The Ninth Sunday after Pentecost 22 August 2021
The readings the lectionary prescribes for this Sunday are as follows:
1 Corinthians 3:9–17; Matthew 14:22–34
Here is a summary of the two readings, as the beginning of reflection:
1 Corinthians 3:9–17 Paul had set Jesus Christ as the Corinthians’ foundation, but that foundation requires further building. Builders use different materials, the quality of which will be tested at judgment day. Fire will determine their skill as builders. But even if their workmanship is not of quality, they will be spared if they do well as Christians. The building site is the human body, which is supposed to become a temple of God’s Spirit. It must be treated accordingly, by leading a holy life.
Matthew 14:22–34 Jesus sent his disciples across the sea while he went up the mountain to pray. He rejoined the boat with the disciples by walking on the sea. Upon seeing their fear, he offered the reassurance of his presence. Peter wished to walk on the sea too, but fear overwhelmed him and the Lord had to save him from drowning.
A sermon on this topic, given in August 2019
The message of this Sunday emerges at the crossing of the two readings. Before grasping the message, a brief reflection on the readings is in order, by which we explore their common denominators:
Wisdom The different charismata and callings of God’s people complement each other. Some are founders of personal lives and communities. Others are caretakers, leaders towards salvation, guides to perfection. Others still benefit from the input of the founders and the caretakers. There is room for all at the site where the temple of God—personal as well as ecclesial—must be erected. That said, to continue with the Pauline image, although their building techniques and materials might differ, in order to work together all should observe certain principles. Here they are, in the form which both passages for today suggest. First, Jesus Christ is the foundation of ecclesial life. Adherence to the Lord is essential for the entire process of reformation and transformation, both personally and communally. The frail values of the world cannot secure the building of the temple, whether personally or communally. Second, the reformation and transformation of the builders is paramount. They must become temples before attempting to build the temples of others. Think of Peter, who dared to walk on the sea without having a foundation for his life. Think of the grammarians and the pharisees whose straining out of gnats—read replacement of the Gospel by petty religious concerns—will burn like straw. One should climb up the mountain in order to walk upon the sea. Third, both builders and those being built should pursue holiness. At the building site there is no room for professionals of religion whose purpose is not holy life. Nor is there room for believers who do not have the holy life as their goal, who do not care for personal and communal reformation and transformation. This Sunday bridges the previous ones that addressed diversity within God’s people and the earlier ones, which discussed the need for discernment and right decision. Differences should converge on the harmony of Christ’s Gospel, in love, and in the purpose of holiness.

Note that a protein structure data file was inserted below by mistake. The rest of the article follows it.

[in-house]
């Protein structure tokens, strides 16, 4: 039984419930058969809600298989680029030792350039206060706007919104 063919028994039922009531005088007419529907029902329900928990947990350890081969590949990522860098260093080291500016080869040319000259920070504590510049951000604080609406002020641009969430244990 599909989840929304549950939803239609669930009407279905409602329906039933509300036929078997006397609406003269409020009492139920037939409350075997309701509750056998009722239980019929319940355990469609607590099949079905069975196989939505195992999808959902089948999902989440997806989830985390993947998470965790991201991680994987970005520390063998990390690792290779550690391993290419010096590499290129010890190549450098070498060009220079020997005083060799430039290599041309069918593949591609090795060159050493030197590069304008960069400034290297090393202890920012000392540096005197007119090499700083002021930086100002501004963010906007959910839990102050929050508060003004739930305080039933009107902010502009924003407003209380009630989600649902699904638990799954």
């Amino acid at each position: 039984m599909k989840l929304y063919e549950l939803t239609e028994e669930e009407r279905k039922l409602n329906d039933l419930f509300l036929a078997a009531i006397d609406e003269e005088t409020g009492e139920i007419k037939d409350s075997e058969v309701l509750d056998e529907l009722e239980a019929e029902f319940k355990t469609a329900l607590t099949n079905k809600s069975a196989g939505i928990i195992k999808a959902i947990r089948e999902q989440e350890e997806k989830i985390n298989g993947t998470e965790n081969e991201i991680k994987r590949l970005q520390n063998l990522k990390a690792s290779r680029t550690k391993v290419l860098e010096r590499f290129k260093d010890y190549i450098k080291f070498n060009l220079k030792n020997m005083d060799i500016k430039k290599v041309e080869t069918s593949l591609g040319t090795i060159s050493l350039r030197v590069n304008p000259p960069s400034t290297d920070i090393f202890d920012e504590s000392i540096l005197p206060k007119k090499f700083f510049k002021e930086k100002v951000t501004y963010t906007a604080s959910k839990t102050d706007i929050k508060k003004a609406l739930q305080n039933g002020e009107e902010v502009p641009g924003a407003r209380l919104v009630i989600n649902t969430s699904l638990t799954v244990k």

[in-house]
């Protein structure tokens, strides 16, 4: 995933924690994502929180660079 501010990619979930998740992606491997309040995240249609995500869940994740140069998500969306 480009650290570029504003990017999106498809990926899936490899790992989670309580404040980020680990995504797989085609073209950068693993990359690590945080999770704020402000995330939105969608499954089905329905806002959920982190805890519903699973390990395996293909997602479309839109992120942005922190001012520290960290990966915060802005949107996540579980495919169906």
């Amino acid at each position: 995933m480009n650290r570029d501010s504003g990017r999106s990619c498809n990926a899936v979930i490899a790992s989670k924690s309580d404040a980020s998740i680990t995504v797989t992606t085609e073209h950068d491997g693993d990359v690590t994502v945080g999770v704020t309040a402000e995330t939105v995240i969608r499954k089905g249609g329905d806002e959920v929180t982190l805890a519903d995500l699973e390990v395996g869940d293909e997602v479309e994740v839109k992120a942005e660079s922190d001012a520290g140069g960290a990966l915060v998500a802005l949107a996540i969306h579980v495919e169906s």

It is in this light that we can pinpoint the message of this Sunday, which we can further use for personal and ecclesial meditation:
Message The various gifts and callings of God’s people serve to build God’s temple, namely, each person and the ecclesial community, upon Christ’s bedrock.
The materials rendered above are excerpted from Doru Costache, Reading Scripture in the Orthodox Church: The Sunday Cycle (Sydney: AIOCS Press, 2018) 45–47. The book is available in print and in digital formats.
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